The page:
Don’t try to treat it yourself, and don’t wait to see whether the problem will go away. Both of these decisions are bad. Ask your vet to come out and look at the horse, or take the horse to the vet. Get a professional diagnosis as soon as you can, don’t wait! Time is important; the sooner the condition is diagnosed, and the sooner the vet (and you) can begin an aggressive treatment, the greater your chance of saving the sight in at least one of your horse’s eyes. In some cases, the disease progresses too quickly for the horse’s sight to be saved; in other cases, the vet is called too late. If you get a diagnosis as soon as you see the first signs of eye trouble, it’s sometimes possible to stop the disease, and it’s often possible to slow it down.
You’re going to be involved in your horse’s treatment. When the vet has diagnosed uveitis and checked the eye for a corneal ulcer, short-term medical treatment will begin. This will usually involve several topical medications. Most vets will prescribe atropine (this dilates the pupil) and an antibiotic or steroid. The determination to use a steroid, and the choice of an antibiotic, must be made by the veterinarian based on his diagnosis of your horse’s eye. The wrong antibiotic will be useless; if your horse has an ulcerated cornea, the use of a steroid in that eye can “melt” the cornea and blind the horse.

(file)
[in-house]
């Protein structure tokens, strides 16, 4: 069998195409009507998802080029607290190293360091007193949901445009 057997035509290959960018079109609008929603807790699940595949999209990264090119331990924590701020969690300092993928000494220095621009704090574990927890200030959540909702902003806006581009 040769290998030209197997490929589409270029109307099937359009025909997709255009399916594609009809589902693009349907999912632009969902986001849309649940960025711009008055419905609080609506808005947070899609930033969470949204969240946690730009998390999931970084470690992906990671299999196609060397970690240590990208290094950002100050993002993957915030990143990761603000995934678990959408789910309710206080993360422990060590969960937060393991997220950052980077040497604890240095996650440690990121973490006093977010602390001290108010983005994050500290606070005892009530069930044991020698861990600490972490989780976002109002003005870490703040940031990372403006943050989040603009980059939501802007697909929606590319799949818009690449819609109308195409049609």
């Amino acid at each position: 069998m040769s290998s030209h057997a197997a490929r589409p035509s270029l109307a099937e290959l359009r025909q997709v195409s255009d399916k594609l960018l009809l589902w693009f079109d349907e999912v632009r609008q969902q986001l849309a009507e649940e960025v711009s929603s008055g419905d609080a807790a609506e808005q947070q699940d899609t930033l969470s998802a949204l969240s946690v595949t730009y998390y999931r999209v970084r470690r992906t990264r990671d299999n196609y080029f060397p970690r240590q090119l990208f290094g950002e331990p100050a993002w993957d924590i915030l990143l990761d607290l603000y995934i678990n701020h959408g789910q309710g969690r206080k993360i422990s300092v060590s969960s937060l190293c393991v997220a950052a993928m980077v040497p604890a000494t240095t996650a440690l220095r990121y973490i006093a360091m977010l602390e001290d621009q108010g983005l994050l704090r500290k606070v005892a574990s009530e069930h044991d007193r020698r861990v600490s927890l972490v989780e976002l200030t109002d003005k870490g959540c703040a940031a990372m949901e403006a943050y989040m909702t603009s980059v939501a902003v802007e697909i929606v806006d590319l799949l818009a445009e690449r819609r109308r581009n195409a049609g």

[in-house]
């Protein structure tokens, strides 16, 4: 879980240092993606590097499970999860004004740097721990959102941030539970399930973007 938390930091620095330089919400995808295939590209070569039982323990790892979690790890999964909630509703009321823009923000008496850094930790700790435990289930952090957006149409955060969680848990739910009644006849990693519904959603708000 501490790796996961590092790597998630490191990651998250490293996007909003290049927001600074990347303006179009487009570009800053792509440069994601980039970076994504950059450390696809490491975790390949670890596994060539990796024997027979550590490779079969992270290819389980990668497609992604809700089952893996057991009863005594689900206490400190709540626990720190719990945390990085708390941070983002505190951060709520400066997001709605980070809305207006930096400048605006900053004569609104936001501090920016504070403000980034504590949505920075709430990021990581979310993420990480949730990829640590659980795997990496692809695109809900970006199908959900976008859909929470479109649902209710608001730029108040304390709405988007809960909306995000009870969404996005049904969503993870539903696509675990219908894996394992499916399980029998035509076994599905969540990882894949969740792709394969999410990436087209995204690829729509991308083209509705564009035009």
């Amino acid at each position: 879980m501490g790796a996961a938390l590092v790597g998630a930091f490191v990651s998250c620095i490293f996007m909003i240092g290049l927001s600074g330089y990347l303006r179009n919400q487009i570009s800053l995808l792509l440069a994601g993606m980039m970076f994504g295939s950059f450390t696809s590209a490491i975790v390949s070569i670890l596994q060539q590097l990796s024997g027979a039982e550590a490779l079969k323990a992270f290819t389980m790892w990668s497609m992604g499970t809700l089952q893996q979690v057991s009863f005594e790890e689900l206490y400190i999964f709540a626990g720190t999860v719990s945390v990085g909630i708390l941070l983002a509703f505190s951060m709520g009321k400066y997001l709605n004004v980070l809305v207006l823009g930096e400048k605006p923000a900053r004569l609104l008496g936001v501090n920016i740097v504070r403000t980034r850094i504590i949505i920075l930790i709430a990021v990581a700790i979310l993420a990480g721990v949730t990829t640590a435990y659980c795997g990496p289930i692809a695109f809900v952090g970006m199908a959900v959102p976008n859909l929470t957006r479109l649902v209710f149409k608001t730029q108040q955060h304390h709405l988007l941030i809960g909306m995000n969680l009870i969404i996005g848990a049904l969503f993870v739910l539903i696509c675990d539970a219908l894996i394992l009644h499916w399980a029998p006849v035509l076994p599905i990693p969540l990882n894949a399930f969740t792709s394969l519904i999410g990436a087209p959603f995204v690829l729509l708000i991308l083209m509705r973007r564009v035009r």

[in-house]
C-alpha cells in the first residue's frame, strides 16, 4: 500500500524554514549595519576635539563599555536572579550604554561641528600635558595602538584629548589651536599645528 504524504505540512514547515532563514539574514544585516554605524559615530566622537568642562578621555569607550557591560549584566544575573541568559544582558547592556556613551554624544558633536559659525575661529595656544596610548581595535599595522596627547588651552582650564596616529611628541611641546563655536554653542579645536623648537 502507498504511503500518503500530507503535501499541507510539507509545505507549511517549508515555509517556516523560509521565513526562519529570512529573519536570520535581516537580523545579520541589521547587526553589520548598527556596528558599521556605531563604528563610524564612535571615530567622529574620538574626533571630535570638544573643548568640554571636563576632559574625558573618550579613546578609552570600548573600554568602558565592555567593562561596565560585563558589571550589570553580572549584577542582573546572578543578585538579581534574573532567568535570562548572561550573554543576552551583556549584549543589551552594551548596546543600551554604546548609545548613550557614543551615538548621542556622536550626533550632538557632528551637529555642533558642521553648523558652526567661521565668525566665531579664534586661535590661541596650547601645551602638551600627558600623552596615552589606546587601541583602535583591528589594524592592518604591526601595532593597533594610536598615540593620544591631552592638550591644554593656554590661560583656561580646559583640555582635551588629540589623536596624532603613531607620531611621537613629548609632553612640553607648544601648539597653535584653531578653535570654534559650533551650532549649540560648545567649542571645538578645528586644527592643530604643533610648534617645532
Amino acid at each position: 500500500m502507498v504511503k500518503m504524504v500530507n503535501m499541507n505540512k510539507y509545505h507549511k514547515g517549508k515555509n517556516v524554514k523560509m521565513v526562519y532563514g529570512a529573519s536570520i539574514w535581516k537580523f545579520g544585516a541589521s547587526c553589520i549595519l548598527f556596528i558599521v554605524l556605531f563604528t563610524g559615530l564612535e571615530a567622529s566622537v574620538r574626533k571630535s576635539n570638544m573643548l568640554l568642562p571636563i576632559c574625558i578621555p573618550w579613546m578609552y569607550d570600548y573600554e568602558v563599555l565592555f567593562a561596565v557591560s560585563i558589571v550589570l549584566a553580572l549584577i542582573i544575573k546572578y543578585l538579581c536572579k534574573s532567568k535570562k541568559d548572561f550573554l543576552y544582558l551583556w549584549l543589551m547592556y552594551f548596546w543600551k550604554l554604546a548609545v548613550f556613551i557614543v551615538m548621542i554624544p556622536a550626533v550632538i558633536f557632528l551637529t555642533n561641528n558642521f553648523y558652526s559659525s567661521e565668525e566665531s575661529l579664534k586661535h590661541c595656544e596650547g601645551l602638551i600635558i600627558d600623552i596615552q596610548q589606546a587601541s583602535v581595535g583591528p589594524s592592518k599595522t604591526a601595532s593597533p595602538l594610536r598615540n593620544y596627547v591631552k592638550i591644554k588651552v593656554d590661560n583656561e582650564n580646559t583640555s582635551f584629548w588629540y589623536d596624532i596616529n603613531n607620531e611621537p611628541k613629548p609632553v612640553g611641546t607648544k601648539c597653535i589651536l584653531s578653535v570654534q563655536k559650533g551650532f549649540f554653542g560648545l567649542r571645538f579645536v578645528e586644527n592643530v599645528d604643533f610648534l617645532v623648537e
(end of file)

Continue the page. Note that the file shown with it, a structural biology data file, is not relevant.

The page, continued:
Your vet will show you how to apply the various drops and ointments, and will probably also prescribe a general anti-inflammatory drug (bute and aspirin are commonly used). You may need to administer treatment two, three, or four times a day.
There’s a reason this disease is called “recurrent” opthalmia. Even if you and your vet deal successfully with the initial episode, and your horse’s eye seems to be normal again, you can’t ever relax and stop watching for signs of trouble. At some point, there will be another episode; if you deal successfully with this one, there will still be another one later. Each episode will cause a little more damage and take away a little more of the horse’s sight. Typically, each episode will last a little longer and be a little more difficult to deal with than the previous one.